Fr.: compte à rebours
1) The backward counting in fixed time units from the initiation of a
project, as a rocket launching, with the moment of firing designated as
pâyin (#), foru
Fr.: en bas, vers le bas
M.E. doun, from O.E. dune "downward," short for adune, ofdune, from a-, of "off, from" + dune "hill."
Pâyin "bottom, below; at the foot of," from
pâ(y) "foot; step;" Mid.Pers. pâd, pây; Av. pad- "foot;" cf.
Skt. pat; Gk. pos, genitive podos; L. pes,
genitive pedis; E. foot; Ger. Fuss; Fr. pied;
Fr.: déclasser, dévaloriser
1) A downward slope, especially of a road.
1) bârgereftan; 2) bârgiri (#)
Fr.: 1) télécharger; 2) téléchargement
1) To transfer data from any other computer to one's computer.
A scenario of galaxy formation whereby massive galaxies formed earlier in the history of the → Universe (i.e. at high → redshifts) and completed their → star formation process more rapidly than low-mass galaxies. This scenario contrasts with what might be expected from simple → hierarchical structure formation scenarios, which predict that large galaxies formed in more recent times through the → merging of small galaxies.
Downsizing, first suggested by Cowie et al. (1996, AJ 112, 839), from downsize (v.), is a new sense for this term. Its current main meaning in non astrophysical contexts is "to make in a smaller size, or become smaller in size (in particular in economic vocabulary, by reductions in personnel)," from → down + → size.
Fr.: en aval
1) With or in the direction of the current of a stream. → upstream.
Fr.: fusion du cœur de réacteur
A severe accident in a nuclear reactor which is caused by a major failure in the reactor cooling circuit leading to the melting of the reactor core. Without coolant, the core would overheat so that the uranium fuel would melt. If the core continued to heat up, the steel walls of the core would also melt. If the molten core escaped from the containment housing of the reactor, large amounts of highly radioactive materials would be released into the atmosphere. The radioactive contamination of the air, water, and soil can have disastrous consequences for life.
→ melt; down, M.E. doun, from O.E. dune "downward," short for adune, ofdune, from a-, of "off, from" + dune "hill."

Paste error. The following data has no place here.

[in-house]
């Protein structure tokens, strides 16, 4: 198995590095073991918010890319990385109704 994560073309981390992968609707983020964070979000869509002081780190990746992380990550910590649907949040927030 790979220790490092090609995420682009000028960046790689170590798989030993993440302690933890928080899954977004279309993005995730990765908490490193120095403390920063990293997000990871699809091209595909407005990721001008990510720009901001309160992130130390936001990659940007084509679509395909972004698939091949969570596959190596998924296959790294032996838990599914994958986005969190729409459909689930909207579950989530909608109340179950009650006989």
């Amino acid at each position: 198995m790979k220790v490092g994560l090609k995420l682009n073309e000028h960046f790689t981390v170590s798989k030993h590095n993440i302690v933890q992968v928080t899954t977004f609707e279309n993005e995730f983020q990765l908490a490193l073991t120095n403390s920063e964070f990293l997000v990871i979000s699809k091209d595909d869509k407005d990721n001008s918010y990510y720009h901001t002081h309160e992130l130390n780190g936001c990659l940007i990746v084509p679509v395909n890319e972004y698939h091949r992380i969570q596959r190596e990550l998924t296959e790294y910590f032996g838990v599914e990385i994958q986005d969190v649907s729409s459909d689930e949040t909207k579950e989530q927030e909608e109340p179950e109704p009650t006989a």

Forugodâxt, from foru- "down, downward; below; beneath," as in forurixtan, forunešastan, foruraftan (Mid.Pers. frôt "down, downward;" O.Pers. fravata "forward, downward;" cf. Skt. pravát- "a sloping path, the slope of a mountain") + godâxt past stem of godâxtan, godazidan → melt.
Fr.: desexcitation finale
The last stage of → merger between two → black holes undergoing → inspiral. At the end of the evolution of a → binary black hole system, the black holes get close enough to → merge together into a single, larger black hole (→ black hole merger). The resulting black hole is at first distorted and asymmetric, but in the ringdown process the black hole's vibrations decay due to → gravitational radiation leaving finally a quiescent, spinning black hole.
M.E. ring, from O.E. hringan; akin to O.Norse hringja "to ring;" → down.
In computer science, to reduce the processing power of the same node/system by reducing its resources (CPU, RAM, etc.). This type of → vertical scaling is opposite to → scale up. See also → scale in, → scale out.
A phenomenon in which the rotation period of a pulsar steadily decreases with the pulsar age. The cause of the spin-down is magnetic torque due to the strong fields threading out from the pulsar. The magnetic energy is being converted to high-energy particles and radiation from the nebula. Observed spin-down rates range from about 10-5 seconds/year for the youngest pulsars to about 10-12 seconds/year for recycled pulsars. The Crab pulsar is slowing down at a rate of about 10-5 seconds/year. Knowing the rotation period and the lengthening rate of a pulsar leads to its age.
→ spin; down, M.E.; O.E. ofdune "downward," from dune "from the hill."
Kond-carxi, from kond "slow; dull" + carx→ rotate + -i noun suffix.
top-down structure formation
diseš-e sâxtâr az bâlâ bé pâyin
Fr.: formation des structures du haut vers le bas
A cosmological model of → structure formation in which larger structures, such as galaxy → superclusters or perhaps even the vast → filaments and → voids, form earlier and then they fragment into smaller structures such as individual galaxies. Opposite of → bottom-up structure formation.